Hillary Clinton gave her first speech on internet freedom 10 years ago today. How does it read after a decade of increasing skepticism about whether the internet is good for the world?
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Across the United States and Europe, the act of clicking “I have read and agree” to terms of service is the central legitimating device for global tech platforms’ data-driven activities. In the European Union, the General Data Protection Regulation has recently come into force, introducing stringent new criteria for consent and stronger protections for individuals. Yet the entrenched long-term focus on users’ control and consent fails to protect consumers who face increasingly intrusive data collection practices.
If Congress had done in almost any other setting what it’s done to online speech, the unconstitutionality would have been immediately apparent.
I. Embrace Reality and Deal With It
Last week, a controversy in the National Basketball Association (NBA) ignited widespread public conversation about the perils of doing business in China. In a now-deleted post, Daryl Morey, who is the general manager of the Houston Rockets, tweeted a picture of an image that said “fight for freedom, stand with Hong Kong.” The Rockets’s owner pushed back, tweeting that Morey “does not speak for” Houston’s team.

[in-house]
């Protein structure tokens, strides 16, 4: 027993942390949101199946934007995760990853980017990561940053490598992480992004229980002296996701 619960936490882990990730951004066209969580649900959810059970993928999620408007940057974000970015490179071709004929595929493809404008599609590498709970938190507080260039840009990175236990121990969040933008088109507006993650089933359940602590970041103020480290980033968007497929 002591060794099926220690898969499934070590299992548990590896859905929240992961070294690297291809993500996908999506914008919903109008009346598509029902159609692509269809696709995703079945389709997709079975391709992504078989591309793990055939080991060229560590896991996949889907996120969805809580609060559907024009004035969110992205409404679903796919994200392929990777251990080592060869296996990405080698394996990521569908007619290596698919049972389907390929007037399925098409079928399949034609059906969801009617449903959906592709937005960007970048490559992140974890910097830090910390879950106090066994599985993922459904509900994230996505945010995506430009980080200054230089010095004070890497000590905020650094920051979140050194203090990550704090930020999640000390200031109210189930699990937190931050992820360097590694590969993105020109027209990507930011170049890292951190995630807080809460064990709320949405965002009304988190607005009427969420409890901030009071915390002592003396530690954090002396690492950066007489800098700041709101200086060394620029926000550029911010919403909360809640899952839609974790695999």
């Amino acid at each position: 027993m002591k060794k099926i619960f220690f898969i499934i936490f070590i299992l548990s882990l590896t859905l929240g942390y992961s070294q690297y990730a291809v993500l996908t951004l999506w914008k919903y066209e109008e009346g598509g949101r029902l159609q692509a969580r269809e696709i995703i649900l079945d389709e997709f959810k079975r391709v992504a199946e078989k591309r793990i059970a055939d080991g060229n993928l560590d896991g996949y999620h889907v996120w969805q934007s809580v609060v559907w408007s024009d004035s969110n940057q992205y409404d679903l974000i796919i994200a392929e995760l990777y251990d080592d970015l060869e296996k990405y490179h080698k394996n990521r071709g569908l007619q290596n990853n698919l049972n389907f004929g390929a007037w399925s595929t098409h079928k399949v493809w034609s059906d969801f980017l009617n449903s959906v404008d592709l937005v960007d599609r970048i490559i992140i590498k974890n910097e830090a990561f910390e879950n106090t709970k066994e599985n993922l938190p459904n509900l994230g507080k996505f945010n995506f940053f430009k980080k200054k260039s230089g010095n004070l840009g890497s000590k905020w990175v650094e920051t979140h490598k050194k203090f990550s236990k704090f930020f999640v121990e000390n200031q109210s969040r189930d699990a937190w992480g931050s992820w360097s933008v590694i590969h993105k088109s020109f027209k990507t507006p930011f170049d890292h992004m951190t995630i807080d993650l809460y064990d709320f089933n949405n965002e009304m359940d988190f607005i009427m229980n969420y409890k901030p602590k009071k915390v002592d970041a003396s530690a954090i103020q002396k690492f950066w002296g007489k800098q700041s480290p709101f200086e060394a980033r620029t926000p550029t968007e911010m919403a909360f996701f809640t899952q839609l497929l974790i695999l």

Recent years have seen sustained calls to “unleash” the private sector to more assertively combat cyber threats. The argument has gained some sympathy in Congress, where Rep. Tom Graves (R-Ga.) recently reintroduced the Active Cyber Defense Certainty Act (ACDCA).
Cybersecurity is a bit like obscenity. It seems that we know it when we see it, but we have a great deal of difficulty describing it, categorizing it or counting it. Much as with obscenity, there are some obvious answers on which all can agree—having an “internet of things” system with a hard-coded password of “123456” is insecure by any measure—but there is a vast gray area in between the poles where tradeoffs, cost-benefit assessments, and issues of practicality and scalability lurk.
Editor’s Note: This article originally appeared on Order from Chaos.
The New York Times reported on June 15 that “the United States is stepping up digital incursions into Russia’s electric power grid in a warning to President Vladimir V. Putin.” In particular, the Times reported that the United States has deployed code “inside Russia’s grid and other targets”—that is, “potentially crippling malware inside the Russian system, ...
In April, the Hewlett Foundation hosted the 2019 Verify Conference, an annual event on cyber issues in national security, tech and the media. This year’s conference focused on increasing cyber threats from other nations, the expanding role of tech companies, how to build global cybersecurity norms and cyber threats to civil society among other topics. Audio of the on-the-record discussions is available below:
James Comey on Law Enforcement, Technology and Emerging Threats